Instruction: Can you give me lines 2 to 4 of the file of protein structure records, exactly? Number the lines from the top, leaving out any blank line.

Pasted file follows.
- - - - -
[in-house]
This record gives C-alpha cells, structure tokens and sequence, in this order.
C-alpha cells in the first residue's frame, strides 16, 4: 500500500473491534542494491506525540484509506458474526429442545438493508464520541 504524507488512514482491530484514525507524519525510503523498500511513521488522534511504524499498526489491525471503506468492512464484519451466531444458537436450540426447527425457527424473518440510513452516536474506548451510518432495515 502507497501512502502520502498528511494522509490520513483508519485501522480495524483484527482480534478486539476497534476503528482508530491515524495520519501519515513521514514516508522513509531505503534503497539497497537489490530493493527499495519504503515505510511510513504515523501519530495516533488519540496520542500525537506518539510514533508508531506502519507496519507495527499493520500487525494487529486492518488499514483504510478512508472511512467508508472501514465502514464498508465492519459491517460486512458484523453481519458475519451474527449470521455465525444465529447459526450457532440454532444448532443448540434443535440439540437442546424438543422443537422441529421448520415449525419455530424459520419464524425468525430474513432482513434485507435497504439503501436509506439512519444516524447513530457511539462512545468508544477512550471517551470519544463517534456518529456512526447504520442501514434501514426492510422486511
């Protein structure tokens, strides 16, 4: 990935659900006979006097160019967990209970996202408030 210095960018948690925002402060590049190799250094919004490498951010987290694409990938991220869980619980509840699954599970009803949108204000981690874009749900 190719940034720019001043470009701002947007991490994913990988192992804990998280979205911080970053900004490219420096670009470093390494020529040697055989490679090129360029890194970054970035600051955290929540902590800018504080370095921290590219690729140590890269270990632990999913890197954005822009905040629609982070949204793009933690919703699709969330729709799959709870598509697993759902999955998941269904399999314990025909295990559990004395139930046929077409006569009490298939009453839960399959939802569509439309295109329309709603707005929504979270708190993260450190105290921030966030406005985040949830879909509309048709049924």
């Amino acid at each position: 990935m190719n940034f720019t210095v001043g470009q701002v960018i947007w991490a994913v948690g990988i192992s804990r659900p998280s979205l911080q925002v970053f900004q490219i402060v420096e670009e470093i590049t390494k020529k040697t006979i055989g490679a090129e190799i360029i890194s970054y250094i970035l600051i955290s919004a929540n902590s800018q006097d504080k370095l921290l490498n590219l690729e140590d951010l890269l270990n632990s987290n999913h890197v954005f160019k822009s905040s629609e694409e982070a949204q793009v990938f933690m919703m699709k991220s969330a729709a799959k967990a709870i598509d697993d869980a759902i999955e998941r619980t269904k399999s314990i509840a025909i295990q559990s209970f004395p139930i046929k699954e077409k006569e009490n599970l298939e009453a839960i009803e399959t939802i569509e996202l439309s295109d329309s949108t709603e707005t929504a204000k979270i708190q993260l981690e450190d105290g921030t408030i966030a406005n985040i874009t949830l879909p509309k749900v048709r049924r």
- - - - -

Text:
This record gives C-alpha cells, structure tokens and sequence, in this order.
C-alpha cells in the first residue's frame, strides 16, 4: 500500500473491534542494491506525540484509506458474526429442545438493508464520541 504524507488512514482491530484514525507524519525510503523498500511513521488522534511504524499498526489491525471503506468492512464484519451466531444458537436450540426447527425457527424473518440510513452516536474506548451510518432495515 502507497501512502502520502498528511494522509490520513483508519485501522480495524483484527482480534478486539476497534476503528482508530491515524495520519501519515513521514514516508522513509531505503534503497539497497537489490530493493527499495519504503515505510511510513504515523501519530495516533488519540496520542500525537506518539510514533508508531506502519507496519507495527499493520500487525494487529486492518488499514483504510478512508472511512467508508472501514465502514464498508465492519459491517460486512458484523453481519458475519451474527449470521455465525444465529447459526450457532440454532444448532443448540434443535440439540437442546424438543422443537422441529421448520415449525419455530424459520419464524425468525430474513432482513434485507435497504439503501436509506439512519444516524447513530457511539462512545468508544477512550471517551470519544463517534456518529456512526447504520442501514434501514426492510422486511
């Protein structure tokens, strides 16, 4: 990935659900006979006097160019967990209970996202408030 210095960018948690925002402060590049190799250094919004490498951010987290694409990938991220869980619980509840699954599970009803949108204000981690874009749900 190719940034720019001043470009701002947007991490994913990988192992804990998280979205911080970053900004490219420096670009470093390494020529040697055989490679090129360029890194970054970035600051955290929540902590800018504080370095921290590219690729140590890269270990632990999913890197954005822009905040629609982070949204793009933690919703699709969330729709799959709870598509697993759902999955998941269904399999314990025909295990559990004395139930046929077409006569009490298939009453839960399959939802569509439309295109329309709603707005929504979270708190993260450190105290921030966030406005985040949830879909509309048709049924």